moved the following year to Febem, with the formation of an orchestra in which
    300 children had the opportunity to get to know and to learn music. This success
    broadened horizons, and today 8,000 children participate in 36 centers spread
    throughout the state.

    Another project which
    deserves to be highlighted is the regular courses in beginning music at Sesc
    (Serviço Social do Comércio—Commerce’s Social Service),
    with programs developed at Consolação and Vila Mariana neighborhoods,
    in São Paulo, which offer about 1,900 spots to merchants, dependents
    and users in various age brackets.

    Andrea Nogueira, director
    of the Centro de Música of Sesc Vila Mariana, explains that the proposal
    is based on group instruction, and does not have professional training in
    mind, but music appreciation, with the advantage of making instruments available
    to the students.

    Symphony of Deficiencies

    The Academia Brasileira
    de Música (ABM), located in Rio de Janeiro, directed at the moment
    by Edino Krieger, carried out in 2001, with the support of the Ministry of
    Education, a census of orchestras active in Brazil, and identified 124, seven
    in the North, ten in the Northeast, five in the Center-West, 84 in the Southeast,
    and 18 in the South.

    A study done by the ABM
    with 66 orchestras pointed out various problems, such as the difficulty of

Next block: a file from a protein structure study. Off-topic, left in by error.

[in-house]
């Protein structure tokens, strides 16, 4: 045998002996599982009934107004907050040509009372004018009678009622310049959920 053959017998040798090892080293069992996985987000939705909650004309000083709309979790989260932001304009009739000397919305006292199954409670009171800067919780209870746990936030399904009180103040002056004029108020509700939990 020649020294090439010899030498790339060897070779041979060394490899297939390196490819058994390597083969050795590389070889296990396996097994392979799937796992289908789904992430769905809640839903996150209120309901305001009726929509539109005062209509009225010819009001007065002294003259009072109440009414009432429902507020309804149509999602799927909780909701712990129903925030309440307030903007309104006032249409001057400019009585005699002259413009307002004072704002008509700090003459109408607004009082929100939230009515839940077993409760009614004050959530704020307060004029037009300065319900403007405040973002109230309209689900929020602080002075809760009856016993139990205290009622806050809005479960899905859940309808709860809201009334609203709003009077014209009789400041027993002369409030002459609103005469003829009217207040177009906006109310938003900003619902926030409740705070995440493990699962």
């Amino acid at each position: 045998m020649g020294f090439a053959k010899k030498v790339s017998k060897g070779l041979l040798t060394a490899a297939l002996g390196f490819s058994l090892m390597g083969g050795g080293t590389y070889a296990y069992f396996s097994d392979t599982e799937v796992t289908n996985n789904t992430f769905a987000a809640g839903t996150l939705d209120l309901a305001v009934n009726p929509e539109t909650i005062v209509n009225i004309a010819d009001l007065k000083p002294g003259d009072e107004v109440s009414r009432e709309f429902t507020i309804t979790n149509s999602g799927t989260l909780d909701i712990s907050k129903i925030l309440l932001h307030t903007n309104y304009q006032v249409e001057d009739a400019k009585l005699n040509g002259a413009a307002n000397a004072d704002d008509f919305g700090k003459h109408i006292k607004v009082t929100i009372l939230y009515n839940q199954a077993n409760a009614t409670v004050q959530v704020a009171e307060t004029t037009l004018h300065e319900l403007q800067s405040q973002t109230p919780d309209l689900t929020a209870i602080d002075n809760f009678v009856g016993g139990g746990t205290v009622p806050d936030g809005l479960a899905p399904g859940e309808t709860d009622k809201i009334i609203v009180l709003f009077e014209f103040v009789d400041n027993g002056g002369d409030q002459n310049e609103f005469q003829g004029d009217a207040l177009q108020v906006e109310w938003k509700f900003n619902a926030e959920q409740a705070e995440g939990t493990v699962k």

gaining access to scores, problems with publicity, lack of resources, and
    above all, deficiencies in the qualifications of the musicians, the academic
    training of which is concentrated in the capitals.

    In the North this was
    only possible in Belém. In the Northeast only Natal, João Pessoa,
    Recife and Salvador offer the bachelor’s degree in an instrument. In the Center-West,
    only Brasília and Goiânia have upper-level courses for training
    orchestral instrumentalists.

    The Southeast and South
    are the only regions that, in addition to making musical instruction available
    in all the capitals, also train musicians in cities of the interior, such
    as São Carlos (São Paulo state), Uberlândia (Minas Gerais)
    and Santa Maria (Rio Grande do Sul).

    The study by the ABM served
    as a basis for the discussions which took place at the First Forum of Brazilian
    Orchestras, held in Brasília in May 2001. Among the conclusions reached
    at the meeting, presented to the Minister of Culture, Francisco Weffort, was
    the obligatory inclusion of the discipline of musical education at the elementary
    and middle levels of instruction.

    Until this happens, Abemúsica,
    a private entity which represents the manufacturers of musical instruments,
    decided to invest 400,000 reais (US$ 130,000) in the musical training of teachers
    of artistic education—from the first to the fourth grades—in the
    state system of the capital of São Paulo.

    The aim of this initiative,
    which will not burden the public budget, and is supported by the state departments
    of education and culture, is to increase sales in the sector, which fell considerably
    after music abandoned the classrooms.


    Flávio Carrança is a Brazilian journalist. You can email him
    at revistapb@sescsp.org.br.

    Translated from
    the Portuguese by Tom Moore. Moore has been fascinated by the language and
    culture of Brazil since 1994. He translates from Portuguese, Spanish, French,
    Italian and German, and is also active as a musician. He is the librarian
    for music, modern languages and media at The College of New Jersey. Comments
    welcome at mooret@tcnj.edu.

    This article appeared
    originally in Portuguese, in the magazine Problemas Brasileiros—
    http://www.sescsp.org.br/sesc/revistas/pb.